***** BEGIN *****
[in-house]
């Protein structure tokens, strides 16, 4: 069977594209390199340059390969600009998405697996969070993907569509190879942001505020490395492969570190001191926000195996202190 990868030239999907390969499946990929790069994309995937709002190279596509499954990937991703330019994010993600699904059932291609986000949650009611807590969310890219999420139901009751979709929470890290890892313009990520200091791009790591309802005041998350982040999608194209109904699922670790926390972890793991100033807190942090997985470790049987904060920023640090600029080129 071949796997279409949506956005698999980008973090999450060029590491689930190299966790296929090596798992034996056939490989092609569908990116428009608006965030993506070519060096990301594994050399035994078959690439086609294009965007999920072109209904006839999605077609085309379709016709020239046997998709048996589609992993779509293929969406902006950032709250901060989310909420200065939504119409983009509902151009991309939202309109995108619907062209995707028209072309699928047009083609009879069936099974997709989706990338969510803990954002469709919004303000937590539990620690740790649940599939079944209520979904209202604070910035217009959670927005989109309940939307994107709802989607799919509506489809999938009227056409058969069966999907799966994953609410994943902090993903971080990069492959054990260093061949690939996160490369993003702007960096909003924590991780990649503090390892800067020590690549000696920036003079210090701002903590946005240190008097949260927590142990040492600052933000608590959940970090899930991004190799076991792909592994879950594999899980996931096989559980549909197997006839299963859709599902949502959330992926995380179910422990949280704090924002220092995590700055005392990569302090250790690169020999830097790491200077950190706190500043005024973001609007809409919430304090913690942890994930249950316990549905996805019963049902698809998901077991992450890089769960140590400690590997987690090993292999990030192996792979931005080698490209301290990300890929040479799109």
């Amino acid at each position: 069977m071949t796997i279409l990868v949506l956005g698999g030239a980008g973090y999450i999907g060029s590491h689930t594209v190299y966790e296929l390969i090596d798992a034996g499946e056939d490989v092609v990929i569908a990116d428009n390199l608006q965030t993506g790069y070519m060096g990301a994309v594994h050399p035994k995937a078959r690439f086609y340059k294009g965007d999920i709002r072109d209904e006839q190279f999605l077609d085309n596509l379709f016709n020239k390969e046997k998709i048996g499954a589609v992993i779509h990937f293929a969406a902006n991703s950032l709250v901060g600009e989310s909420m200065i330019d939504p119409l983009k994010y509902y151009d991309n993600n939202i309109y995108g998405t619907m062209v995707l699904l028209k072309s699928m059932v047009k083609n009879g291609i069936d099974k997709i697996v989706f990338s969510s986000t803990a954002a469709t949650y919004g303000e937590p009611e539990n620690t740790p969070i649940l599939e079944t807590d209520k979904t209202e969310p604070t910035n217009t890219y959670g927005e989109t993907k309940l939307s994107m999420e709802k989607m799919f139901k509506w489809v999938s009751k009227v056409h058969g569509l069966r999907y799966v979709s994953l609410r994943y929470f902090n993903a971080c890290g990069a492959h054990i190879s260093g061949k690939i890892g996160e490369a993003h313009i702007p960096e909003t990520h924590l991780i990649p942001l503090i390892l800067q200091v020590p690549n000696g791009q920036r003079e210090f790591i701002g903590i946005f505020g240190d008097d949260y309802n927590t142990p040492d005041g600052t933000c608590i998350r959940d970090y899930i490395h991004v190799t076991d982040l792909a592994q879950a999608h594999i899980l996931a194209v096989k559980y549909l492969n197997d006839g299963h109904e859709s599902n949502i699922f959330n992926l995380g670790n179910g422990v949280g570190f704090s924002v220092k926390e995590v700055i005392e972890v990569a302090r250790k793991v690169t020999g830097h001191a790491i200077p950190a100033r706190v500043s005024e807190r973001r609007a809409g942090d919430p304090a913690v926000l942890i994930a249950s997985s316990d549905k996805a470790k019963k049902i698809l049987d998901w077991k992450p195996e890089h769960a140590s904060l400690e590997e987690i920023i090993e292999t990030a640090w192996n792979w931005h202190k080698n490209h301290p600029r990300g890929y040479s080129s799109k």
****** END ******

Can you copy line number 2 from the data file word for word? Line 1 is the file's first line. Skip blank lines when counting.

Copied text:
């Protein structure tokens, strides 16, 4: 069977594209390199340059390969600009998405697996969070993907569509190879942001505020490395492969570190001191926000195996202190 990868030239999907390969499946990929790069994309995937709002190279596509499954990937991703330019994010993600699904059932291609986000949650009611807590969310890219999420139901009751979709929470890290890892313009990520200091791009790591309802005041998350982040999608194209109904699922670790926390972890793991100033807190942090997985470790049987904060920023640090600029080129 071949796997279409949506956005698999980008973090999450060029590491689930190299966790296929090596798992034996056939490989092609569908990116428009608006965030993506070519060096990301594994050399035994078959690439086609294009965007999920072109209904006839999605077609085309379709016709020239046997998709048996589609992993779509293929969406902006950032709250901060989310909420200065939504119409983009509902151009991309939202309109995108619907062209995707028209072309699928047009083609009879069936099974997709989706990338969510803990954002469709919004303000937590539990620690740790649940599939079944209520979904209202604070910035217009959670927005989109309940939307994107709802989607799919509506489809999938009227056409058969069966999907799966994953609410994943902090993903971080990069492959054990260093061949690939996160490369993003702007960096909003924590991780990649503090390892800067020590690549000696920036003079210090701002903590946005240190008097949260927590142990040492600052933000608590959940970090899930991004190799076991792909592994879950594999899980996931096989559980549909197997006839299963859709599902949502959330992926995380179910422990949280704090924002220092995590700055005392990569302090250790690169020999830097790491200077950190706190500043005024973001609007809409919430304090913690942890994930249950316990549905996805019963049902698809998901077991992450890089769960140590400690590997987690090993292999990030192996792979931005080698490209301290990300890929040479799109």